Crowdfunding is getting less risky as failure rates fall dramatically, according to Beauhurst

 
Madeline Ratcliffe
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There will always be risks, and failures, for crowdfunding invetsors (Source: Getty)

Crowdfunding is getting less risky, as the failure rate of equity-crowdfunded seed-stage companies in the UK falls to an all-time low.

The start-ups using crowdfunding platforms to raise capital have become more successful, reducing the risk for investors, according to the latest data from Beauhurst, which tracks venture capital activity.

Read more: The equity crowdfunding refresher: An investor's guide

In fact, not only has the failure rate of crowdfunded seed-stage companies normalised in line with non-crowdfunded companies, last year the rate of failure was lower than for non-crowdfunded startups, and the average failure rate.

Beauhurst tracked companies in troubled, as defined by the Companies House, including: companies dissolved, in administration, closed, or subject to winding up petitions, as of this week.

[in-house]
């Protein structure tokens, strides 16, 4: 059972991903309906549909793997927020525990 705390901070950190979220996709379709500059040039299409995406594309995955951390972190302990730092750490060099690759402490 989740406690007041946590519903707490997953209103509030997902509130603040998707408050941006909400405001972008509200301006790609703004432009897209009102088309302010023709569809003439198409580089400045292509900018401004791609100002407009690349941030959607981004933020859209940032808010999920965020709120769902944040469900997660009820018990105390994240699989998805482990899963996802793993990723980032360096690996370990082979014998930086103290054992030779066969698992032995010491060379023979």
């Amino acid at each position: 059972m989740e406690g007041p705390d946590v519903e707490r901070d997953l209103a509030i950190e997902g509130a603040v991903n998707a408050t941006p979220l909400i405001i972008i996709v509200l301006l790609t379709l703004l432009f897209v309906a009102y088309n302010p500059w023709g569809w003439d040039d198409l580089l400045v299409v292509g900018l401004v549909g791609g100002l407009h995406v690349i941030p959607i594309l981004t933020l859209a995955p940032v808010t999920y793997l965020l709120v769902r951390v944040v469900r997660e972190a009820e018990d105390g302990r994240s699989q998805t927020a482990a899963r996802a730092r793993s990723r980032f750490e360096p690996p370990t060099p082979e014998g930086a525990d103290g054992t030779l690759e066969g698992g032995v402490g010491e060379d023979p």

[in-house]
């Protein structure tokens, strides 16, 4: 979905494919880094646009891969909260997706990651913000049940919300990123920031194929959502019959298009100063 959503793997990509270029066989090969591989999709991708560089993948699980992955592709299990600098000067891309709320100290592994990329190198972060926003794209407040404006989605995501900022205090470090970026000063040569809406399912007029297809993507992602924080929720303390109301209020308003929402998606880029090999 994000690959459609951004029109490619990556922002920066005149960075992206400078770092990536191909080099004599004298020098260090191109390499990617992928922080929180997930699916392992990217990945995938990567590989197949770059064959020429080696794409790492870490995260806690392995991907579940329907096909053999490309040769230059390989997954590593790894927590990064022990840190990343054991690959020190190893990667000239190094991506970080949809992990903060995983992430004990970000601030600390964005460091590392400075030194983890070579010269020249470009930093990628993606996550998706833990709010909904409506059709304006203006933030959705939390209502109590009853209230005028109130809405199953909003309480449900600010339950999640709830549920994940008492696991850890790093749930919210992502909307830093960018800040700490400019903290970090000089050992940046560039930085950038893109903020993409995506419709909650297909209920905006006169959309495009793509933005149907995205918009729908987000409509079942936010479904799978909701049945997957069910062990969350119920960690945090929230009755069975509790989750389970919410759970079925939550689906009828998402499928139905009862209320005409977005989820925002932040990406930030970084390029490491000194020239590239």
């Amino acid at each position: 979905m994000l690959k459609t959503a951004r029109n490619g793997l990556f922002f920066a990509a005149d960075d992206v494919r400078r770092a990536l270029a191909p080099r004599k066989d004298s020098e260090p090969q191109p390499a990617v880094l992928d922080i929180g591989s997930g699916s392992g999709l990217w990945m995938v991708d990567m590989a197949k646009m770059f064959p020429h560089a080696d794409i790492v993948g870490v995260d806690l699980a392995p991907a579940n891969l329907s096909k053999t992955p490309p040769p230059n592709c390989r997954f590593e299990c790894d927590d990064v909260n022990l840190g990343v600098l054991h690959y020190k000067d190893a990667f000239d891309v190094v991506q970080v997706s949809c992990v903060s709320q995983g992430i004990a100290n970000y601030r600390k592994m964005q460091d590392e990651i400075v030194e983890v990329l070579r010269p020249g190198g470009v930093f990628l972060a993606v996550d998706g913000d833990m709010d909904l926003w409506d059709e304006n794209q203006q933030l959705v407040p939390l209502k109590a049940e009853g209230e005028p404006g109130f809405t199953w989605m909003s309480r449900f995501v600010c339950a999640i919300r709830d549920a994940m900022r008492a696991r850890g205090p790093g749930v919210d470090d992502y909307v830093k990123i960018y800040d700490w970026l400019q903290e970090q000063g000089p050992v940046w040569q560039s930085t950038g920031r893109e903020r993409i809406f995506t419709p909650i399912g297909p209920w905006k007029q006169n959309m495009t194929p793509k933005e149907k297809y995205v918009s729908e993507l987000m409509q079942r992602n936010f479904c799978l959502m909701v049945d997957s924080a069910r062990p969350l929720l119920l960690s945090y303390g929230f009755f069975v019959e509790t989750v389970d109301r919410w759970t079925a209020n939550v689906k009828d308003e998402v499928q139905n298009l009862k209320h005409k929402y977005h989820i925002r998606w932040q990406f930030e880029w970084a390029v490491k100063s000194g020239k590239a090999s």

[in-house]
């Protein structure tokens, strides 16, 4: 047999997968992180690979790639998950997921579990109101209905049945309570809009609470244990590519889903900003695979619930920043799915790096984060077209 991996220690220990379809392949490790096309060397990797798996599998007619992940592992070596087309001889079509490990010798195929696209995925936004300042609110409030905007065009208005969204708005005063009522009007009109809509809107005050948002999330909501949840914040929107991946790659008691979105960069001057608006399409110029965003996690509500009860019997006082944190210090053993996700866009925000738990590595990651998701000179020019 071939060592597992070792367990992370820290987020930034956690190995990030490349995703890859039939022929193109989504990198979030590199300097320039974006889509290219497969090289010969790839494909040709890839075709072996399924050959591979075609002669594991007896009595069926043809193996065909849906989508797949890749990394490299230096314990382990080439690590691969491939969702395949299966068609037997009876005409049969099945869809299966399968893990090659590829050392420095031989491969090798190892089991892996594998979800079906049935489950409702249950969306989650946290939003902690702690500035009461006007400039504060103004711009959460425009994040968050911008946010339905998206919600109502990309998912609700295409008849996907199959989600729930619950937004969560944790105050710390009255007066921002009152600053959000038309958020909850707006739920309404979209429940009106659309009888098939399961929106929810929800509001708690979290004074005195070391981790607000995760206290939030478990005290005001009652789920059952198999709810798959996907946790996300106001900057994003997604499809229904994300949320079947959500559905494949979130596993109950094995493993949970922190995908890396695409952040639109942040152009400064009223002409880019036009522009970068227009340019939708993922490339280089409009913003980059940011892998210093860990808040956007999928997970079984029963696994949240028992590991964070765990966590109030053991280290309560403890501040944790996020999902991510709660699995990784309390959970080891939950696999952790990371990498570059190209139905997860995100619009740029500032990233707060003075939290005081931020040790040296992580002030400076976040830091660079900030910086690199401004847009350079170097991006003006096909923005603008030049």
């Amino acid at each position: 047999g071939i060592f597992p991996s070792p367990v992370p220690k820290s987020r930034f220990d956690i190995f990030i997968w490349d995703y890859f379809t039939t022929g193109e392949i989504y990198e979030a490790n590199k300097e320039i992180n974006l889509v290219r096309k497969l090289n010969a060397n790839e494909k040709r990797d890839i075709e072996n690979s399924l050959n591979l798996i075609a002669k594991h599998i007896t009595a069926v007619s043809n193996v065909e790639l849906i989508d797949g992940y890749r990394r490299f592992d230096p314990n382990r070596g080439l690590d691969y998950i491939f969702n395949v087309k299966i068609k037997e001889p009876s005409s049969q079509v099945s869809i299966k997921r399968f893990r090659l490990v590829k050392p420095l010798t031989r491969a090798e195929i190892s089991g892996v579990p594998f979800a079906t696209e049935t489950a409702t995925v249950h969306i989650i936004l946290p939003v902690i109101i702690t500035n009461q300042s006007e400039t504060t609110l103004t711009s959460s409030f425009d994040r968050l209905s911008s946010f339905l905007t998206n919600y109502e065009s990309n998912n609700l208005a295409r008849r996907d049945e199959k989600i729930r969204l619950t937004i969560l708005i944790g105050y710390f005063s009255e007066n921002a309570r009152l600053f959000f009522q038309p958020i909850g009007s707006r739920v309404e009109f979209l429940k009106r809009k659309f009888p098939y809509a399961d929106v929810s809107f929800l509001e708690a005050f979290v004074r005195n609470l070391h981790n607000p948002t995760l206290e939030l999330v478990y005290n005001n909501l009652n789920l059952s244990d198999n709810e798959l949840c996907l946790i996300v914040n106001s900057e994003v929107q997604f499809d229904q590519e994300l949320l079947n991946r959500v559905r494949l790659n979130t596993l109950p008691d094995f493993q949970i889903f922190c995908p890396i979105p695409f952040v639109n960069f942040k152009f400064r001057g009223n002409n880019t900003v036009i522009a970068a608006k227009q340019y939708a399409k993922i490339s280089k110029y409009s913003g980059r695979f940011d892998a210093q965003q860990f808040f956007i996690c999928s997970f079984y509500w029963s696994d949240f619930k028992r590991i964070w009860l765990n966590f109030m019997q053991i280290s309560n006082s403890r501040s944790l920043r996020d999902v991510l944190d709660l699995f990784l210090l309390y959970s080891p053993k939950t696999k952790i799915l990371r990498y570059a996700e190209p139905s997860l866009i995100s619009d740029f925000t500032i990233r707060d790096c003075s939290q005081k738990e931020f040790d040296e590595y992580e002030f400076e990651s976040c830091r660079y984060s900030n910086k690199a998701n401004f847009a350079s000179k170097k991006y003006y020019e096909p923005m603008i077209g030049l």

So, of companies that received seed-funding in 2012, four years later 21.7 per cent had failed. That dropped to 4.5 per cent from 2014. Of course, that could be because they had less time to go wrong, but Beauhurst's head of research, Pedro Madeira, said the key fact was that the rate of failure had come into line with other start ups.

This improvement in the failure rate is partly down to the fact that the fledgling crowdfunding industry has had a chance to sort out some of its teething problems, and also that the quality of companies has got better as the industry has grown more reputable.

Read more: Don't fear coming equity crowdfunding failures

Madeira told City A.M. that self selection was helping: safer companies, which were better prospects for investors, were considering crowdfunding when five years ago they wouldn't have.

He also said that over the last two and a half years, in response to criticism, the industry had matured and got better at due diligence before the companies were admitted to a crowdfunding site, adding:

Launching an equity crowdfunding campaign has, in the space of five years, gone from carrying a significant level of risk to being a highly professionalised way for companies to receive publicity alongside funding.

There are still failures. Last year, London-based luxury shoe company Upper Street went into administration just months after raising £244,000 on Seedrs, offering 5.7 per cent equity at a pre-money valuation of £3.8m.

LumeJet – a photonics tech company that raised £1.54m in exchange for 26.6 per cent equity through CrowdBnk also collapsed.

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